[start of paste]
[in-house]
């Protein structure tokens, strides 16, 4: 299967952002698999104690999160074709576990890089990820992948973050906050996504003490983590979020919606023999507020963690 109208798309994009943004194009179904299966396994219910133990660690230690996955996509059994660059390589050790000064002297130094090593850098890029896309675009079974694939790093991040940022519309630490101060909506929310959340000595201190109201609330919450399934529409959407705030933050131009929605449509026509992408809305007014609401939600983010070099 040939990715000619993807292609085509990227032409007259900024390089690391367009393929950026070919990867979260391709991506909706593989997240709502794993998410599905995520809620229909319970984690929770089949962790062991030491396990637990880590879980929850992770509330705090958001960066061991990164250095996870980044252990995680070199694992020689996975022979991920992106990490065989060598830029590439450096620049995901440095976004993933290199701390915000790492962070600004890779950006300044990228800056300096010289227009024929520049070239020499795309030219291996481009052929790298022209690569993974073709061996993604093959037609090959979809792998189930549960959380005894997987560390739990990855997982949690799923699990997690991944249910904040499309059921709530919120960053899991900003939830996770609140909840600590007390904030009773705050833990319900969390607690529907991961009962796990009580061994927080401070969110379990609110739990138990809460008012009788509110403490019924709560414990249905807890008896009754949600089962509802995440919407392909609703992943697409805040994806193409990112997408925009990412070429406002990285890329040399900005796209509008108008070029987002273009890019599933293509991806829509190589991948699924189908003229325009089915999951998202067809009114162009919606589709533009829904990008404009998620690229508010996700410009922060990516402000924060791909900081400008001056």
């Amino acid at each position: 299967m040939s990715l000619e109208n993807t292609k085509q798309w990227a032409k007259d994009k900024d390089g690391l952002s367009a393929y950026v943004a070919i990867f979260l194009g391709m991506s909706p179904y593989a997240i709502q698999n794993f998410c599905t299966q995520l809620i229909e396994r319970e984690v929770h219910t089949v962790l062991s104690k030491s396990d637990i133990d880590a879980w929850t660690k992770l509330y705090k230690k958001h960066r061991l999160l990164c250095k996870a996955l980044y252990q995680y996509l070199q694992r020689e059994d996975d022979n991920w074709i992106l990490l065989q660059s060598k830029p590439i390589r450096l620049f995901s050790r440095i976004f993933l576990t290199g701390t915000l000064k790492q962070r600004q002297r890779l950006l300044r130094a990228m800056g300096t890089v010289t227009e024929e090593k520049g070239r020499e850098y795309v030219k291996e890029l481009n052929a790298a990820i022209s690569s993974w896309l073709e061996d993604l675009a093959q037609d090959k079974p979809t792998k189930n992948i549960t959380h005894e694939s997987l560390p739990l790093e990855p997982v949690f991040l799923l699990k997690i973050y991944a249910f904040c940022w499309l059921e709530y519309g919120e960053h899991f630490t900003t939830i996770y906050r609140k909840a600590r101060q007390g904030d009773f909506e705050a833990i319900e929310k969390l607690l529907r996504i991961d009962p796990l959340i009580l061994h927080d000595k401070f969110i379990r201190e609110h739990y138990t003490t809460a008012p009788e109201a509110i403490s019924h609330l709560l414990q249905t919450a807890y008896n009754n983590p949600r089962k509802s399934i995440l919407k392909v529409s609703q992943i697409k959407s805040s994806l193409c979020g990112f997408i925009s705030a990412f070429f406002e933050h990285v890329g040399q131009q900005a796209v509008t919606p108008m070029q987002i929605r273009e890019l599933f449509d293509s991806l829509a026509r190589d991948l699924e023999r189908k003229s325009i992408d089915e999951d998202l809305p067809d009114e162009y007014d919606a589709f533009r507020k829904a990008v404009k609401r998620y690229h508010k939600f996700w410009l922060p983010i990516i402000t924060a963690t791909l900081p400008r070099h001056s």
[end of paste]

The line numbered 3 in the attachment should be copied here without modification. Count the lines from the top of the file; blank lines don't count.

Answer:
């Amino acid at each position: 299967m040939s990715l000619e109208n993807t292609k085509q798309w990227a032409k007259d994009k900024d390089g690391l952002s367009a393929y950026v943004a070919i990867f979260l194009g391709m991506s909706p179904y593989a997240i709502q698999n794993f998410c599905t299966q995520l809620i229909e396994r319970e984690v929770h219910t089949v962790l062991s104690k030491s396990d637990i133990d880590a879980w929850t660690k992770l509330y705090k230690k958001h960066r061991l999160l990164c250095k996870a996955l980044y252990q995680y996509l070199q694992r020689e059994d996975d022979n991920w074709i992106l990490l065989q660059s060598k830029p590439i390589r450096l620049f995901s050790r440095i976004f993933l576990t290199g701390t915000l000064k790492q962070r600004q002297r890779l950006l300044r130094a990228m800056g300096t890089v010289t227009e024929e090593k520049g070239r020499e850098y795309v030219k291996e890029l481009n052929a790298a990820i022209s690569s993974w896309l073709e061996d993604l675009a093959q037609d090959k079974p979809t792998k189930n992948i549960t959380h005894e694939s997987l560390p739990l790093e990855p997982v949690f991040l799923l699990k997690i973050y991944a249910f904040c940022w499309l059921e709530y519309g919120e960053h899991f630490t900003t939830i996770y906050r609140k909840a600590r101060q007390g904030d009773f909506e705050a833990i319900e929310k969390l607690l529907r996504i991961d009962p796990l959340i009580l061994h927080d000595k401070f969110i379990r201190e609110h739990y138990t003490t809460a008012p009788e109201a509110i403490s019924h609330l709560l414990q249905t919450a807890y008896n009754n983590p949600r089962k509802s399934i995440l919407k392909v529409s609703q992943i697409k959407s805040s994806l193409c979020g990112f997408i925009s705030a990412f070429f406002e933050h990285v890329g040399q131009q900005a796209v509008t919606p108008m070029q987002i929605r273009e890019l599933f449509d293509s991806l829509a026509r190589d991948l699924e023999r189908k003229s325009i992408d089915e999951d998202l809305p067809d009114e162009y007014d919606a589709f533009r507020k829904a990008v404009k609401r998620y690229h508010k939600f996700w410009l922060p983010i990516i402000t924060a963690t791909l900081p400008r070099h001056s």